No. I will give way to the right hon. Member for Barking, who initiated the debate, but in the remaining seven minutes, I want to respond to some of the points made in the debate.
I want to correct a number of the inaccurate impressions that have been given. As the hon. Member for Westminster North said, it is a helpful focus in this debate-as distinct from our July debate, which was on the position of tenants-to ask about the position of the receiving local authorities. That is an entirely valid point. We are in discussions with our colleagues in the DCLG. We are working with the local government associations across the country to work out how best to support local authorities, which will face challenges; I do not dispute that for a second.
The allocation of the discretionary housing payments, which will be trebled from £20 million to £60 million, is part of the picture. As Sheila Gilmore pointed out, one of the issues for people will be difficulty in securing deposits, and one of the things that discretionary housing payments can be used for is to assist people in paying for deposits. That is part of the purpose of the scheme. We have deliberately trebled that money and, although I cannot say anything definitive about the allocation of that funding, inevitably we shall want the money to go where the need is greatest, and inevitably that means that London will get a significant slice of that money. That is clear, and I think that it will help.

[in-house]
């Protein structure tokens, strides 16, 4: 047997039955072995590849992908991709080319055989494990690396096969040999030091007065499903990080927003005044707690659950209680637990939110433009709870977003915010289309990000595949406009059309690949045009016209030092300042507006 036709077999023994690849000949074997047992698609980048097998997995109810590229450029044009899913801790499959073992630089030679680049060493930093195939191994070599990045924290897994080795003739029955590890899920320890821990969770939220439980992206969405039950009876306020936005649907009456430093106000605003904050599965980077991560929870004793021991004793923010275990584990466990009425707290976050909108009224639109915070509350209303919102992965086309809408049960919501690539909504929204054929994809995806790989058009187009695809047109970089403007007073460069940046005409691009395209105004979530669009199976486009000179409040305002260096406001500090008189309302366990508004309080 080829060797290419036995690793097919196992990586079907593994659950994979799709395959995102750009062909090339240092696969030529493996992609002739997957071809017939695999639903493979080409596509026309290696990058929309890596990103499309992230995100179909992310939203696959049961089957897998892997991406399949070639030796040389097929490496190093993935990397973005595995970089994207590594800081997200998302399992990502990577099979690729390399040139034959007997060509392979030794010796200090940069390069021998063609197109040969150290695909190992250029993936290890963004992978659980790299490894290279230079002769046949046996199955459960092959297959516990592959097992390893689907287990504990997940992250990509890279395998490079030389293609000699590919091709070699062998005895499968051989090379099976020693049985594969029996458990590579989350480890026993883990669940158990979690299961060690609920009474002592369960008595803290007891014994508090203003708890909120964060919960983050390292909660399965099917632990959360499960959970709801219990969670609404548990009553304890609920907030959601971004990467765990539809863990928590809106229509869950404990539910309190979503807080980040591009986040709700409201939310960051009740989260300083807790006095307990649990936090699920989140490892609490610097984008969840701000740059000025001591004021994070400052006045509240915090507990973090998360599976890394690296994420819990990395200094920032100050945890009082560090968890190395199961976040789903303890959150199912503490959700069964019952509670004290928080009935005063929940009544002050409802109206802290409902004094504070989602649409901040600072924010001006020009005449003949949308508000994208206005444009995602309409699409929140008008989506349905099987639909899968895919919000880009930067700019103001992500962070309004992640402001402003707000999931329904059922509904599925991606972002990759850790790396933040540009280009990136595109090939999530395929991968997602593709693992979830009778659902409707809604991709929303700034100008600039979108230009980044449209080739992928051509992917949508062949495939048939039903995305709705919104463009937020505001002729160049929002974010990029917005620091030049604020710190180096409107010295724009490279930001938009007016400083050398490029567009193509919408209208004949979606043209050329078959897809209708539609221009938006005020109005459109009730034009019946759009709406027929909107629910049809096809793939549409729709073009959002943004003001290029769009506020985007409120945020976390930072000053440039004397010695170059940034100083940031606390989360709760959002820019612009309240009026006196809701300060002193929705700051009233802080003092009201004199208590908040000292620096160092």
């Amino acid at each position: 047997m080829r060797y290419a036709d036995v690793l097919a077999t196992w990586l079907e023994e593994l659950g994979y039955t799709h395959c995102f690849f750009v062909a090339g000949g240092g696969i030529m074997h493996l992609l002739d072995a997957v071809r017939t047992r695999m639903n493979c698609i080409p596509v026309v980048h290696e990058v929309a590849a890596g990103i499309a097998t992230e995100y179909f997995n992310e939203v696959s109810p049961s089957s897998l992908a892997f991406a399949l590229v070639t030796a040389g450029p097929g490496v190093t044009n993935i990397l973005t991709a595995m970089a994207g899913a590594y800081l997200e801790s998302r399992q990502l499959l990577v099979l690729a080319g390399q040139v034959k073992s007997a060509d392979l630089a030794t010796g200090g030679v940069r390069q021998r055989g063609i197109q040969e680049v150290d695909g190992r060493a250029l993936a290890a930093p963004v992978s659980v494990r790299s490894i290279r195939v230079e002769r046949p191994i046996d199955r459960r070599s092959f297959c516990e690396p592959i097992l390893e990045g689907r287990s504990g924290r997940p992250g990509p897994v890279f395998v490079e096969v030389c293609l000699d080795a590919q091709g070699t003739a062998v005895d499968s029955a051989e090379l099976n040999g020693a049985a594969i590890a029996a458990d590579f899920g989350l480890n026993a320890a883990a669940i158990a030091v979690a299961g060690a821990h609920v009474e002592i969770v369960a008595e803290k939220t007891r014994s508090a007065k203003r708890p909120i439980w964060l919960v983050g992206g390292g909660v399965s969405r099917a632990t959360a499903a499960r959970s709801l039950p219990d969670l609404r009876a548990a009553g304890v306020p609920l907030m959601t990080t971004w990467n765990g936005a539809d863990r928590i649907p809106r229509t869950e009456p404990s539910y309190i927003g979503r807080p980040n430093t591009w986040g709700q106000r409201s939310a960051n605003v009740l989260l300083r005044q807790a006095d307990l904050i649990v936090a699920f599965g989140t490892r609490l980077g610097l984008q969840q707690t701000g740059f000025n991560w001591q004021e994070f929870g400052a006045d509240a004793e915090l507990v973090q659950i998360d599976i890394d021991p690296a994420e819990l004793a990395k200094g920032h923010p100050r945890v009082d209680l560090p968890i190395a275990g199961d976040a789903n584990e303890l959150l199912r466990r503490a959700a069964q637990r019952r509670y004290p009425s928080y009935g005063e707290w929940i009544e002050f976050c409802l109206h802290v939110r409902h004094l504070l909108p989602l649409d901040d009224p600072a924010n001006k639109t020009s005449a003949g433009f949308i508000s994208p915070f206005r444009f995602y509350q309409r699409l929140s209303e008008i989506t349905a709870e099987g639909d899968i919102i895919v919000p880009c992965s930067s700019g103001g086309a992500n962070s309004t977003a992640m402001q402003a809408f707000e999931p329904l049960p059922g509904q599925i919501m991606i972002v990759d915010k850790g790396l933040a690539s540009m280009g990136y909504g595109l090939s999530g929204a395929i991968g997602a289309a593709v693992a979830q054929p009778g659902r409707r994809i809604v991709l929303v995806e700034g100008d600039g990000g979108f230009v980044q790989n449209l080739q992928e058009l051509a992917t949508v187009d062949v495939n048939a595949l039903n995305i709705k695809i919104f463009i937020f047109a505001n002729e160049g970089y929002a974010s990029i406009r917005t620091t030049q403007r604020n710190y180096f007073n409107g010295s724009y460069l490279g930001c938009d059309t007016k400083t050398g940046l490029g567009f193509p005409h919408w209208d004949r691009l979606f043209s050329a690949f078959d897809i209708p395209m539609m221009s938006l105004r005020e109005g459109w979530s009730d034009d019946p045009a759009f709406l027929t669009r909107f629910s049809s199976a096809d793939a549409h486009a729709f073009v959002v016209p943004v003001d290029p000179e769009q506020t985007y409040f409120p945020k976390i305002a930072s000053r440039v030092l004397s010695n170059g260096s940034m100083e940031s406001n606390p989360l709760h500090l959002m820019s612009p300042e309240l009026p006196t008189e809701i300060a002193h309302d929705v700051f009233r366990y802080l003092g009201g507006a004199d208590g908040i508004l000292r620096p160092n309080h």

I want to question the description that we have heard of the private rented sector in London. I hesitate to do that in a room full of London MPs, but I shall give it a try. It has been presented as though it is an incredibly static situation, in which people live in communities for generations and it is always the same property, yet surely hon. Members would accept that there is massive turnover in the private rented sector in London. People move in and out of properties all the time.
The idea that there are static communities where any disruption will somehow undermine the community seems to me a parody of what is actually going on. The same applies to the suggestion that in the most expensive parts of London, there are mixed communities, with people at all income levels. The only people who can afford very high rents are the very rich and the very poor; there is nobody in the middle. The suggestion that we are somehow disrupting those terribly cosmopolitan, mixed communities is not true. [Interruption.] Indeed, it is not true. What can we do about the situation?